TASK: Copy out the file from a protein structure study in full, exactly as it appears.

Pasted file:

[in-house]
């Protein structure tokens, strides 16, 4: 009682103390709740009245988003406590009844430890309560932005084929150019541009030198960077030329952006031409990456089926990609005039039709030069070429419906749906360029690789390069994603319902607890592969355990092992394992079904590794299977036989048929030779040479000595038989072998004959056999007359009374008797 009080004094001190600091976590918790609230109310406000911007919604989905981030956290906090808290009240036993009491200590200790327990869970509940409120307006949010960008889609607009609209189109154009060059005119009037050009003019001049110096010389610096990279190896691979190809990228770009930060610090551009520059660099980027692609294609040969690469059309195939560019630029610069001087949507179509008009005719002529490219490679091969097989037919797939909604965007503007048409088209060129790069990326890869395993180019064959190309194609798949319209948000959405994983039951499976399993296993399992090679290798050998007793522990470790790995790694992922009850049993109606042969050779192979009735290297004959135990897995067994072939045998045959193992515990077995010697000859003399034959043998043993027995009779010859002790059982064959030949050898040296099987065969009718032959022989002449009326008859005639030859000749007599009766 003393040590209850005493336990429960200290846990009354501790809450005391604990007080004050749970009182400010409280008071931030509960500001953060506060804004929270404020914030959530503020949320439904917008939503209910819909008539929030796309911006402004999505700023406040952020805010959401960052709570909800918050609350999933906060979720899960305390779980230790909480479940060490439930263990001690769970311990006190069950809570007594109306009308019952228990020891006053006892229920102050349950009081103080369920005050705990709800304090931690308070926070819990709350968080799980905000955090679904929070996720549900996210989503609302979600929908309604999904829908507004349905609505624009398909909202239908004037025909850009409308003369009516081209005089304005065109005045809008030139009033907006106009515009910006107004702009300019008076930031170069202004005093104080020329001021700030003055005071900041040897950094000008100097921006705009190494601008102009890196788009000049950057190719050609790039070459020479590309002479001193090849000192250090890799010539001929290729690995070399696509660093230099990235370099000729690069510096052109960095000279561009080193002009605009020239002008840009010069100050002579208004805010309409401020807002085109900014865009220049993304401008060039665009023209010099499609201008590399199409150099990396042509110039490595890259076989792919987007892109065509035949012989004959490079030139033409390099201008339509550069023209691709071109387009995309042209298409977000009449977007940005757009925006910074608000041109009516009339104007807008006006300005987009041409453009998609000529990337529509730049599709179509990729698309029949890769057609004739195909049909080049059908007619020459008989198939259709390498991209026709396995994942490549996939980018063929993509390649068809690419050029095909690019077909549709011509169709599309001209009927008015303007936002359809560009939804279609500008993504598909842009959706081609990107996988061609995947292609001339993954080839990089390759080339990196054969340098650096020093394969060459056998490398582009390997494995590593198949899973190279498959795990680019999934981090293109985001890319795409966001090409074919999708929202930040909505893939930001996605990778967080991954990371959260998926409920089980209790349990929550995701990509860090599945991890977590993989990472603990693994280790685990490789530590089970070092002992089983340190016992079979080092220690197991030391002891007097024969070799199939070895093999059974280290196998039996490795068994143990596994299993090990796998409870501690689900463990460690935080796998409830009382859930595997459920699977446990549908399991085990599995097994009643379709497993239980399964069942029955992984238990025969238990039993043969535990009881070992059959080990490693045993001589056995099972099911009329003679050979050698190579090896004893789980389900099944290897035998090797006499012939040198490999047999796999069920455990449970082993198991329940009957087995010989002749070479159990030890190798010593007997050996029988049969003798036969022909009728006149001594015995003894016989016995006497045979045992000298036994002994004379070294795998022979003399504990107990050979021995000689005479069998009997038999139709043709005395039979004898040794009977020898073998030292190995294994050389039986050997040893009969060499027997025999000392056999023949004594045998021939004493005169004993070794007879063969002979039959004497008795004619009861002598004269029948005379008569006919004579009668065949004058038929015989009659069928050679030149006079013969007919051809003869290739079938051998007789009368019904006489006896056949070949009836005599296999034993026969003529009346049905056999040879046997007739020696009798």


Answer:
[in-house]
């Protein structure tokens, strides 16, 4: 009682103390709740009245988003406590009844430890309560932005084929150019541009030198960077030329952006031409990456089926990609005039039709030069070429419906749906360029690789390069994603319902607890592969355990092992394992079904590794299977036989048929030779040479000595038989072998004959056999007359009374008797 009080004094001190600091976590918790609230109310406000911007919604989905981030956290906090808290009240036993009491200590200790327990869970509940409120307006949010960008889609607009609209189109154009060059005119009037050009003019001049110096010389610096990279190896691979190809990228770009930060610090551009520059660099980027692609294609040969690469059309195939560019630029610069001087949507179509008009005719002529490219490679091969097989037919797939909604965007503007048409088209060129790069990326890869395993180019064959190309194609798949319209948000959405994983039951499976399993296993399992090679290798050998007793522990470790790995790694992922009850049993109606042969050779192979009735290297004959135990897995067994072939045998045959193992515990077995010697000859003399034959043998043993027995009779010859002790059982064959030949050898040296099987065969009718032959022989002449009326008859005639030859000749007599009766 003393040590209850005493336990429960200290846990009354501790809450005391604990007080004050749970009182400010409280008071931030509960500001953060506060804004929270404020914030959530503020949320439904917008939503209910819909008539929030796309911006402004999505700023406040952020805010959401960052709570909800918050609350999933906060979720899960305390779980230790909480479940060490439930263990001690769970311990006190069950809570007594109306009308019952228990020891006053006892229920102050349950009081103080369920005050705990709800304090931690308070926070819990709350968080799980905000955090679904929070996720549900996210989503609302979600929908309604999904829908507004349905609505624009398909909202239908004037025909850009409308003369009516081209005089304005065109005045809008030139009033907006106009515009910006107004702009300019008076930031170069202004005093104080020329001021700030003055005071900041040897950094000008100097921006705009190494601008102009890196788009000049950057190719050609790039070459020479590309002479001193090849000192250090890799010539001929290729690995070399696509660093230099990235370099000729690069510096052109960095000279561009080193002009605009020239002008840009010069100050002579208004805010309409401020807002085109900014865009220049993304401008060039665009023209010099499609201008590399199409150099990396042509110039490595890259076989792919987007892109065509035949012989004959490079030139033409390099201008339509550069023209691709071109387009995309042209298409977000009449977007940005757009925006910074608000041109009516009339104007807008006006300005987009041409453009998609000529990337529509730049599709179509990729698309029949890769057609004739195909049909080049059908007619020459008989198939259709390498991209026709396995994942490549996939980018063929993509390649068809690419050029095909690019077909549709011509169709599309001209009927008015303007936002359809560009939804279609500008993504598909842009959706081609990107996988061609995947292609001339993954080839990089390759080339990196054969340098650096020093394969060459056998490398582009390997494995590593198949899973190279498959795990680019999934981090293109985001890319795409966001090409074919999708929202930040909505893939930001996605990778967080991954990371959260998926409920089980209790349990929550995701990509860090599945991890977590993989990472603990693994280790685990490789530590089970070092002992089983340190016992079979080092220690197991030391002891007097024969070799199939070895093999059974280290196998039996490795068994143990596994299993090990796998409870501690689900463990460690935080796998409830009382859930595997459920699977446990549908399991085990599995097994009643379709497993239980399964069942029955992984238990025969238990039993043969535990009881070992059959080990490693045993001589056995099972099911009329003679050979050698190579090896004893789980389900099944290897035998090797006499012939040198490999047999796999069920455990449970082993198991329940009957087995010989002749070479159990030890190798010593007997050996029988049969003798036969022909009728006149001594015995003894016989016995006497045979045992000298036994002994004379070294795998022979003399504990107990050979021995000689005479069998009997038999139709043709005395039979004898040794009977020898073998030292190995294994050389039986050997040893009969060499027997025999000392056999023949004594045998021939004493005169004993070794007879063969002979039959004497008795004619009861002598004269029948005379008569006919004579009668065949004058038929015989009659069928050679030149006079013969007919051809003869290739079938051998007789009368019904006489006896056949070949009836005599296999034993026969003529009346049905056999040879046997007739020696009798």